Ethical Dillemma of Symptom Management in the Non-Communicative Patient.
This is the first in a series of Journal entries on a single topic, meaning that whatever ethical issue you decide to write about here is the same one that will continue through subsequent journals. Briefly, but clearly, describe an ethical issue you have encountered in your practice. Consider a specific age group, a specific technology, an administrative issue, distribution of service issues. (I WORK IN A NEURO ICU) Support your thoughts with information from the readings and resources. Responses should be typed and uploaded in a Word document, with attention to spelling, grammar, and punctuation. References are not necessary, but if used, should be in the current edition APA format. All journals should be at least one page of content.Ethical Dillemma of Symptom Management in the Non-Communicative Patient.
Ethical Dilemma of Symptom Management in the Non-Communicative Patients
The identified ethical dilemma is symptom management in non-communicative patients in the Neuro ICU. The non-communicative patients are normally unable to self-report their symptoms and thus they are at risk of the symptoms being under-recognized and under-treated.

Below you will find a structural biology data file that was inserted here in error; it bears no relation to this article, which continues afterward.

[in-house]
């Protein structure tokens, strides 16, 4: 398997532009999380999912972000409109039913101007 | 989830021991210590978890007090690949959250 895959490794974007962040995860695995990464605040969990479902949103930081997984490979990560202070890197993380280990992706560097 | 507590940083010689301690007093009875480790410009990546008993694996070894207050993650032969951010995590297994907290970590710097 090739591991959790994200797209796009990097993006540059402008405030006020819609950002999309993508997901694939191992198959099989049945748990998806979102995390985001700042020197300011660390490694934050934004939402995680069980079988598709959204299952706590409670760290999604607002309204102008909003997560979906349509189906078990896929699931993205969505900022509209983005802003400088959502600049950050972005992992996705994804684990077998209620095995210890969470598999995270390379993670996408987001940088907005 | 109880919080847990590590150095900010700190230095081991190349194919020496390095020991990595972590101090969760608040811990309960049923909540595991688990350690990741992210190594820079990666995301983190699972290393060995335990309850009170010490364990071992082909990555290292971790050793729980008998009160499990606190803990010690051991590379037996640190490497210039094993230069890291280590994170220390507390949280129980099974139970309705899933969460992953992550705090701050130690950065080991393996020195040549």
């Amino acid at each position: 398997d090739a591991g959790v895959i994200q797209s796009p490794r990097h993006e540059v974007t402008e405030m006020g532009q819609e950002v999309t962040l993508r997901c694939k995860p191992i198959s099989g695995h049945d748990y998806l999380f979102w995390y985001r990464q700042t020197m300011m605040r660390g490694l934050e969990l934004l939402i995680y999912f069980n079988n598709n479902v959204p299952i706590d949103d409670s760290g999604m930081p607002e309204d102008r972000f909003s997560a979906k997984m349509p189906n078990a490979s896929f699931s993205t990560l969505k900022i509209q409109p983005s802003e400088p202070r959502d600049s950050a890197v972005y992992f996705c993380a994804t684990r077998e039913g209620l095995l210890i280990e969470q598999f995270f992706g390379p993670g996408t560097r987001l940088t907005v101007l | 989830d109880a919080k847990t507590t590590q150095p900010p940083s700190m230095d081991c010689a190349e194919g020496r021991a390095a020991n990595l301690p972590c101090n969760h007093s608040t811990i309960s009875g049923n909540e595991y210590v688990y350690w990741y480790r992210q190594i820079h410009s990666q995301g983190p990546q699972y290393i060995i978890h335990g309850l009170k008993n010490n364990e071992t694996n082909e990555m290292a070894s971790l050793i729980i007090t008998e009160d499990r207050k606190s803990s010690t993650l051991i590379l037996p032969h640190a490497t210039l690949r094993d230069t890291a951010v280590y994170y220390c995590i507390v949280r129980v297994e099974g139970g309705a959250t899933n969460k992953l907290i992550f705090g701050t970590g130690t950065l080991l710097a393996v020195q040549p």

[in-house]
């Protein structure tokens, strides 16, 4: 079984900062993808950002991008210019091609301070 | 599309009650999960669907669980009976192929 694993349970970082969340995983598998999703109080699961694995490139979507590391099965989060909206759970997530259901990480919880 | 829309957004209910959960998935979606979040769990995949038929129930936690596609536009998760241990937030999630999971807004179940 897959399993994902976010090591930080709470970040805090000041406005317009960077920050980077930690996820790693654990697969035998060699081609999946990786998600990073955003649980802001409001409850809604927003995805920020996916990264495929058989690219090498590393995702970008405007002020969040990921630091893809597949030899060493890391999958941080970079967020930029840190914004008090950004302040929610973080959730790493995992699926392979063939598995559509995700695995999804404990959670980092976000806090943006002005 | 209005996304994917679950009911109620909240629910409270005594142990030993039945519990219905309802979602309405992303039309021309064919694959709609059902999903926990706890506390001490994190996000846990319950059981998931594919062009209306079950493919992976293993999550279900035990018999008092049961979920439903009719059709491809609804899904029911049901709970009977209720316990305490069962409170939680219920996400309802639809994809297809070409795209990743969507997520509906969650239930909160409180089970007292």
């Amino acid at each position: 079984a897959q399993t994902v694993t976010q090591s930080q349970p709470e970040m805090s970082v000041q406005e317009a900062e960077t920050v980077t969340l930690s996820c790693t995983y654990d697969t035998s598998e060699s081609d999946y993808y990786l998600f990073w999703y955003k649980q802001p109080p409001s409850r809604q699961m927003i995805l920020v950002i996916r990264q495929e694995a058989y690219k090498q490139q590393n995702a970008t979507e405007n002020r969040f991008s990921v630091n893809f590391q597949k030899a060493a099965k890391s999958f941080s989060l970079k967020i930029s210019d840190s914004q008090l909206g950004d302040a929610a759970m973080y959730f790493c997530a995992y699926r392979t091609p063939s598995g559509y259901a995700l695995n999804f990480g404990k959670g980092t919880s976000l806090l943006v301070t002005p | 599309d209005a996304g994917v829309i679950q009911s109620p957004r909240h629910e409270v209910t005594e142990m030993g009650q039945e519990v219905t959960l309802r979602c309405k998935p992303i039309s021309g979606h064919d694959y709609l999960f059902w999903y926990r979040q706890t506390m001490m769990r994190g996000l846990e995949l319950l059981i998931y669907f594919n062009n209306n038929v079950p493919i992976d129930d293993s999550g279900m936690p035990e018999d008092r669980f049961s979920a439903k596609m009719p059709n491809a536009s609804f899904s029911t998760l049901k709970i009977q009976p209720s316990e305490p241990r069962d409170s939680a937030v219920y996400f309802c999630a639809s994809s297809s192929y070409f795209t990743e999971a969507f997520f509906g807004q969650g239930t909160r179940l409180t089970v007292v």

The autonomy ethical principle acknowledges the sovereignty of the patient to make decisions about their treatment choices. However, non-communicative patients cannot make treatment decisions and this leaves nurses in an ethical dilemma (Nunes, 2015). It is also sometimes impossible to know the will of the patient, especially without advance directives; therefore, it is impossible to seek informed consent from such a patient to perform procedures or administer certain medications, patients are required to consent to any treatment. Moreover, the ethical principle of beneficence and non-maleficence require nurses to cause no harm to the patients and to act to the best interests of the patients (Barker, 2017). However, non-communicative patients may not communicate their symptoms, including pain; this puts nurses in an ethical dilemma on what to do to ensure the patients’ best interests are catered for.Ethical Dillemma of Symptom Management in the Non-Communicative Patient.
With non-communicative patients, there is also an ethical dilemma in deciding the medication to administer. Sometimes the patient may seem restless and the nurse is forced to juggle between one medication to another, to try to control such a symptom. n a study conducted by De Panfilis et al (2019) midazolam was commonly the first-line drug administered to patients with cancer and healthcare providers were concerned about juggling regarding certain medications and the required doses. Nurses seemed troubled on whether they had made the correct decision in administering a certain medication.Ethical Dillemma of Symptom Management in the Non-Communicative Patient.
As a result, providing care and managing symptoms in non-communicative patients puts nurses in an ethical dilemma as the nurse may not be aware of what the patients want, may not be able to obtain informed consent, and maybe confused on whether a certain medication is working in controlling the symptoms or not.Ethical Dillemma of Symptom Management in the Non-Communicative Patient.